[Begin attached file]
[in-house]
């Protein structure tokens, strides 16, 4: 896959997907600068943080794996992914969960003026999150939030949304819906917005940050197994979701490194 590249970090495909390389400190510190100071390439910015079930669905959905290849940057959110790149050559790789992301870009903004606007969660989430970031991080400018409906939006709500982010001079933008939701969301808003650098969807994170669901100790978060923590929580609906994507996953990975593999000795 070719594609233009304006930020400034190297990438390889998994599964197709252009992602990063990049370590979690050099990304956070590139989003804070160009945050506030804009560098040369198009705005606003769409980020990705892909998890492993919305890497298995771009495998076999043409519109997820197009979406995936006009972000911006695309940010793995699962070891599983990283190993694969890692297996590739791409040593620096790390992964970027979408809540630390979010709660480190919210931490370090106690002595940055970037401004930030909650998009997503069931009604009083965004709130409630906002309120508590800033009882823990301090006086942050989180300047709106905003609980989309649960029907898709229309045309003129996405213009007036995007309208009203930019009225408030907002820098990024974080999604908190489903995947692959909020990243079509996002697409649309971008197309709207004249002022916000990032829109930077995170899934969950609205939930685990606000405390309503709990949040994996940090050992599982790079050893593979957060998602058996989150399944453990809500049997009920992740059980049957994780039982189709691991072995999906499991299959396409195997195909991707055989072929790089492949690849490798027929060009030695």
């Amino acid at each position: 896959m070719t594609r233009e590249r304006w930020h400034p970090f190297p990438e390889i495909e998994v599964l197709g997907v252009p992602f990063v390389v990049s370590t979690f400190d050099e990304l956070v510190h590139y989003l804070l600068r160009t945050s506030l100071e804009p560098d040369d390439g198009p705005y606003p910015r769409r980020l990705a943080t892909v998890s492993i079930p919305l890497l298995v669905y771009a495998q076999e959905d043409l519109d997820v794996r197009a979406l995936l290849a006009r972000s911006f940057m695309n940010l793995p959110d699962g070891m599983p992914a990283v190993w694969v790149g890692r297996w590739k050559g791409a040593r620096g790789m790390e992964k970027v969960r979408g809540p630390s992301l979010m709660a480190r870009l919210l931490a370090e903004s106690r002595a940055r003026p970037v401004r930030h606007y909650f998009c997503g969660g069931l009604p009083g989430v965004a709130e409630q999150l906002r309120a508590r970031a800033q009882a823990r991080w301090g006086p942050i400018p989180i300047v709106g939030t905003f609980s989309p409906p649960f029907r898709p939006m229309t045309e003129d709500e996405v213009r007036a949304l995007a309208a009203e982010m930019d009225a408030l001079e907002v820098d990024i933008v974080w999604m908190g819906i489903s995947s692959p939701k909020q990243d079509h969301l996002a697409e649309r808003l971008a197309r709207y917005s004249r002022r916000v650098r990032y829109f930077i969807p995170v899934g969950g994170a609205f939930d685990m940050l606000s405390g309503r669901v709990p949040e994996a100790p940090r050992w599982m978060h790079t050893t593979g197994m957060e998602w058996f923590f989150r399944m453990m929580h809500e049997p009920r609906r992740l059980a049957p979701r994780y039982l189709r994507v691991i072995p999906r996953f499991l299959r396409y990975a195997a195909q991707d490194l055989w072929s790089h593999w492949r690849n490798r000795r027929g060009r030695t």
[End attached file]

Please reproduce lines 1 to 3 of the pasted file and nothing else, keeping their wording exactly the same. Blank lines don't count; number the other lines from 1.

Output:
[in-house]
């Protein structure tokens, strides 16, 4: 896959997907600068943080794996992914969960003026999150939030949304819906917005940050197994979701490194 590249970090495909390389400190510190100071390439910015079930669905959905290849940057959110790149050559790789992301870009903004606007969660989430970031991080400018409906939006709500982010001079933008939701969301808003650098969807994170669901100790978060923590929580609906994507996953990975593999000795 070719594609233009304006930020400034190297990438390889998994599964197709252009992602990063990049370590979690050099990304956070590139989003804070160009945050506030804009560098040369198009705005606003769409980020990705892909998890492993919305890497298995771009495998076999043409519109997820197009979406995936006009972000911006695309940010793995699962070891599983990283190993694969890692297996590739791409040593620096790390992964970027979408809540630390979010709660480190919210931490370090106690002595940055970037401004930030909650998009997503069931009604009083965004709130409630906002309120508590800033009882823990301090006086942050989180300047709106905003609980989309649960029907898709229309045309003129996405213009007036995007309208009203930019009225408030907002820098990024974080999604908190489903995947692959909020990243079509996002697409649309971008197309709207004249002022916000990032829109930077995170899934969950609205939930685990606000405390309503709990949040994996940090050992599982790079050893593979957060998602058996989150399944453990809500049997009920992740059980049957994780039982189709691991072995999906499991299959396409195997195909991707055989072929790089492949690849490798027929060009030695």
């Amino acid at each position: 896959m070719t594609r233009e590249r304006w930020h400034p970090f190297p990438e390889i495909e998994v599964l197709g997907v252009p992602f990063v390389v990049s370590t979690f400190d050099e990304l956070v510190h590139y989003l804070l600068r160009t945050s506030l100071e804009p560098d040369d390439g198009p705005y606003p910015r769409r980020l990705a943080t892909v998890s492993i079930p919305l890497l298995v669905y771009a495998q076999e959905d043409l519109d997820v794996r197009a979406l995936l290849a006009r972000s911006f940057m695309n940010l793995p959110d699962g070891m599983p992914a990283v190993w694969v790149g890692r297996w590739k050559g791409a040593r620096g790789m790390e992964k970027v969960r979408g809540p630390s992301l979010m709660a480190r870009l919210l931490a370090e903004s106690r002595a940055r003026p970037v401004r930030h606007y909650f998009c997503g969660g069931l009604p009083g989430v965004a709130e409630q999150l906002r309120a508590r970031a800033q009882a823990r991080w301090g006086p942050i400018p989180i300047v709106g939030t905003f609980s989309p409906p649960f029907r898709p939006m229309t045309e003129d709500e996405v213009r007036a949304l995007a309208a009203e982010m930019d009225a408030l001079e907002v820098d990024i933008v974080w999604m908190g819906i489903s995947s692959p939701k909020q990243d079509h969301l996002a697409e649309r808003l971008a197309r709207y917005s004249r002022r916000v650098r990032y829109f930077i969807p995170v899934g969950g994170a609205f939930d685990m940050l606000s405390g309503r669901v709990p949040e994996a100790p940090r050992w599982m978060h790079t050893t593979g197994m957060e998602w058996f923590f989150r399944m453990m929580h809500e049997p009920r609906r992740l059980a049957p979701r994780y039982l189709r994507v691991i072995p999906r996953f499991l299959r396409y990975a195997a195909q991707d490194l055989w072929s790089h593999w492949r690849n490798r000795r027929g060009r030695t």